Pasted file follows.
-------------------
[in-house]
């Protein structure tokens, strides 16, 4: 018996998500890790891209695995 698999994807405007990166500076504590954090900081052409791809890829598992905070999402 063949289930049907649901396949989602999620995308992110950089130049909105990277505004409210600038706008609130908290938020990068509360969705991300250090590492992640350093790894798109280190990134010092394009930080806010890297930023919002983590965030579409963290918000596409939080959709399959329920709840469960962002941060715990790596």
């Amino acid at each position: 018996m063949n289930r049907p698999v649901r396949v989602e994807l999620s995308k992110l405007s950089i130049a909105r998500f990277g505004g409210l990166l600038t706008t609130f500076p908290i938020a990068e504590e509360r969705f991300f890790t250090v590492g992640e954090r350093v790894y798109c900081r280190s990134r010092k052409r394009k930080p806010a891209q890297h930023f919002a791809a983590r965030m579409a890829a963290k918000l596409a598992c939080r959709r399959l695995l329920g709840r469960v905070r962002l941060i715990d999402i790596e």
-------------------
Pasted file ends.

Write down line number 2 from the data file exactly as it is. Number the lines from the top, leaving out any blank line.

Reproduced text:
């Protein structure tokens, strides 16, 4: 018996998500890790891209695995 698999994807405007990166500076504590954090900081052409791809890829598992905070999402 063949289930049907649901396949989602999620995308992110950089130049909105990277505004409210600038706008609130908290938020990068509360969705991300250090590492992640350093790894798109280190990134010092394009930080806010890297930023919002983590965030579409963290918000596409939080959709399959329920709840469960962002941060715990790596």